Flexible leases let both sides share some of the risk and generally keep rent in proportion to the income generated. “Have it in writing and maybe do a couple of examples so that, when the time comes to calculate, everybody’s in agreement on how the rent will be calculated,” he adds. “The nature of the flexible lease is that, once you agree on the formula, you don’t have to make changes from year to year and you don’t have to renegotiate the amount of rent paid each year. That takes care of itself.”

Iowa Examples
Flexible rent based on gross revenue.
The rate is a percent of the price times the yield.
 

  • Actual yield   x   March 1st cash price  x  40 percent.
  • One-third of total bushels times average price received from last year’s crop.
  • Yield x price established at local elevator x 35 percent; $125 minimum.
  • Minimum base rent plus a bonus based on a percent of the gross revenue over a certain level.
  • Cash base + 25 percent over $700 per acre gross.
  • Base rent such as $150, plus one-third of gross sales over $400 for corn or over $300 for soybeans on a per acre basis.
  • Flexible rent based on yield only. The tenant carries the risk.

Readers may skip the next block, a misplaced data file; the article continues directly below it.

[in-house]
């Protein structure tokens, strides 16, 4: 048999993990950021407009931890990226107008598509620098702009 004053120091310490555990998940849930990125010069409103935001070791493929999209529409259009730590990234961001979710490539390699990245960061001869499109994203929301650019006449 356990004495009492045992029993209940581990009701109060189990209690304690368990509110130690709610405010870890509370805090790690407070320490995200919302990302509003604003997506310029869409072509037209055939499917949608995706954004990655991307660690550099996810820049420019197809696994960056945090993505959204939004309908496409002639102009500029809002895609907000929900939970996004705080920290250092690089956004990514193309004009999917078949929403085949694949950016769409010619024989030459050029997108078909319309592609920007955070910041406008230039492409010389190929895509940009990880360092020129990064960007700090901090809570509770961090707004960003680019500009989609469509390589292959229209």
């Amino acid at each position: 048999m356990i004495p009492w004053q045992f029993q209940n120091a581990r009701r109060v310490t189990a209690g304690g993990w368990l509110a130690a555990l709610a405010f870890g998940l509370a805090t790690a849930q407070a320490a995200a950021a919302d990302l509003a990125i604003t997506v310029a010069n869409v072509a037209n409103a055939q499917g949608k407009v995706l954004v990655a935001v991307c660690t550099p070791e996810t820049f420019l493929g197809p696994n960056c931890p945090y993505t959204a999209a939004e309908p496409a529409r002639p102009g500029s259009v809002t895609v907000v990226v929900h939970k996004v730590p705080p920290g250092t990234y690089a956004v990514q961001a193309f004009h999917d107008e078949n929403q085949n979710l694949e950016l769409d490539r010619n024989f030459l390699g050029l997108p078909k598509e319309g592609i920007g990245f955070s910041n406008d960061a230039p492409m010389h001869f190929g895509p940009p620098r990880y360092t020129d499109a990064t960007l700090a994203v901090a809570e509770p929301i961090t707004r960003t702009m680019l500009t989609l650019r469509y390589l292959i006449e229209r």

• Corn: actual yield x $1.40/bushel. Example: 200 bushels x $1.40 = $280/acre.
  • Base cash rent plus bonus when yield exceeds a predetermined level. $180/acre base + $50/acre if yield exceeds 200 bu/ac. for corn.
  • Rent based on price only, requires crop insurance for security.
  • Average price of 25 sale dates at local elevator x 175 bu/ac x 38 percent.
  • 33 bushels of corn or 10 bushels of beans per planted acre + $110 cash on March 1st.

Profit-sharing agreements. Profit is estimated each year after paying all production costs, and then divided between owner and tenant.

Actual bushels x fall average price, minus inputs, divided by 2 = final rent.

While these Iowa examples use different crops, tenants and landlords in Western Canada can use them as templates to develop their own rental/share agreements.  In the end, though, the negotiation of rent comes down to what is fair to both parties, and developing a solid working relationship so that renter and landlord feel properly compensated for their risk.